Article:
Instead of setting investment in Indonesia, recently Tesla was even rumored to be opening an electric car factory in neighboring Malaysia. Even though Indonesia has been intensively lobbying with a nickel concession offer to Tesla, the offer does not seem convincing enough to involve Indonesia in fulfilling the supply chain for battery raw materials at the company. For Tesla, a sustainable company comes first Environmental, Social, and Governance (ESG) is the main reason to be considered. However, on the other hand nickel companies in Indonesia are still far away from being sustainable. This can be interpreted that one of the reasons for Tesla canceling its investment is because the company’s concern for ESG is still low.

Battery production ecosystem which is not sustainable

As a company that owns track record Pretty good ESG with shoes total 65/100 according to disclosure Refinitiv, there are at least two reasons why Tesla has not provided further information or even thwarted its intention to make Indonesia an investment destination. The first reason is regarding the poor production ecosystem. Several nickel mines in Indonesia have not even been included in the ESG rating agency which is an important aspect to attract international investors concern to climate change.

Second, half-hearted regulations in an effort to reduce emission reductions. For example, by perpetuating nickel mining companies meet energy needs by using coal-fired power plants to support smelter activities. The emission footprint in fulfilling the electric vehicle supply chain is a false solution for the government to reduce greenhouse gas emission reductions.

This is exacerbated by company non-compliance with regulations, one example is the downstream policy. It is known that illegal export of nickel ore occurred due to the export ban and required the process of refining nickel in the country. This fraud was also influenced by differences in the price of nickel ore at home and abroad. Miners tend to choose exports because the price of nickel ore in the domestic market tends to be lower than the export price.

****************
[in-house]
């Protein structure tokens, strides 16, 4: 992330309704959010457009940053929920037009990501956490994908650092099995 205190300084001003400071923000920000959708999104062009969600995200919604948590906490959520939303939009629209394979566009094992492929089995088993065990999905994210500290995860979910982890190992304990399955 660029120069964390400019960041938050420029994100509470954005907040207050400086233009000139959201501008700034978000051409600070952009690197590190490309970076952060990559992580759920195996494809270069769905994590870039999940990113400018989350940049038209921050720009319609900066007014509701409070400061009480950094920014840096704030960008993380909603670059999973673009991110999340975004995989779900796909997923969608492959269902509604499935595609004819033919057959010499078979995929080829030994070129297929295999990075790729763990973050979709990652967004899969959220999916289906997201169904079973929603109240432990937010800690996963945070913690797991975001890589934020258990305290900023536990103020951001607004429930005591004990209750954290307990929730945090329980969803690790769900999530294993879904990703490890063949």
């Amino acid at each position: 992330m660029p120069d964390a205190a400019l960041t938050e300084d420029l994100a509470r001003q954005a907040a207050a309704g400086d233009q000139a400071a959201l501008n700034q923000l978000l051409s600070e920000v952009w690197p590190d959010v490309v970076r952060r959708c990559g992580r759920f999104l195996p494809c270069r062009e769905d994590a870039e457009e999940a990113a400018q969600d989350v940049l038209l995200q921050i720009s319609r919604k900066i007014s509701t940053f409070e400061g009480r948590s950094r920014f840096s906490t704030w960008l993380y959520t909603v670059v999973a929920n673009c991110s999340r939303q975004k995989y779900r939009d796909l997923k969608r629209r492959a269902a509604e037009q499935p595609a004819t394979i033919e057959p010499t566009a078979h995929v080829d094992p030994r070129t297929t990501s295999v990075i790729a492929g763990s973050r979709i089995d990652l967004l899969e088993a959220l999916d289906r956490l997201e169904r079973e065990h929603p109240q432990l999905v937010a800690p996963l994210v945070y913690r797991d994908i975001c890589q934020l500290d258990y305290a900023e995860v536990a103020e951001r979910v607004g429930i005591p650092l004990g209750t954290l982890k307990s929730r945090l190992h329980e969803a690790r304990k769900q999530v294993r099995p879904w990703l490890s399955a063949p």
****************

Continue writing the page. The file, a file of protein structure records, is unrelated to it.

This activity is known to have caused losses to the state due to loss of royalties and export duties from companies.

Even though the government has issued regulations as stated in the Minister of Energy and Mineral Resources Regulation Number 11 of 2020 concerning the Third Amendment to the Regulation of the Minister of Energy and Mineral Resources Number 07 of 2017 concerning Procedures for Setting Benchmark Prices for Sales of Metal Minerals and Coal. However, this has not been implemented properly in the field.

Based on the results of the 2021 evaluation, it shows that among the 73 companies, there are smelters, miners, and trader, there are as many as 65 companies that have been assessed according to the HPM, the rest are still not in accordance with the stipulated HPM and are even still under international regulations.

What needs to be done in the future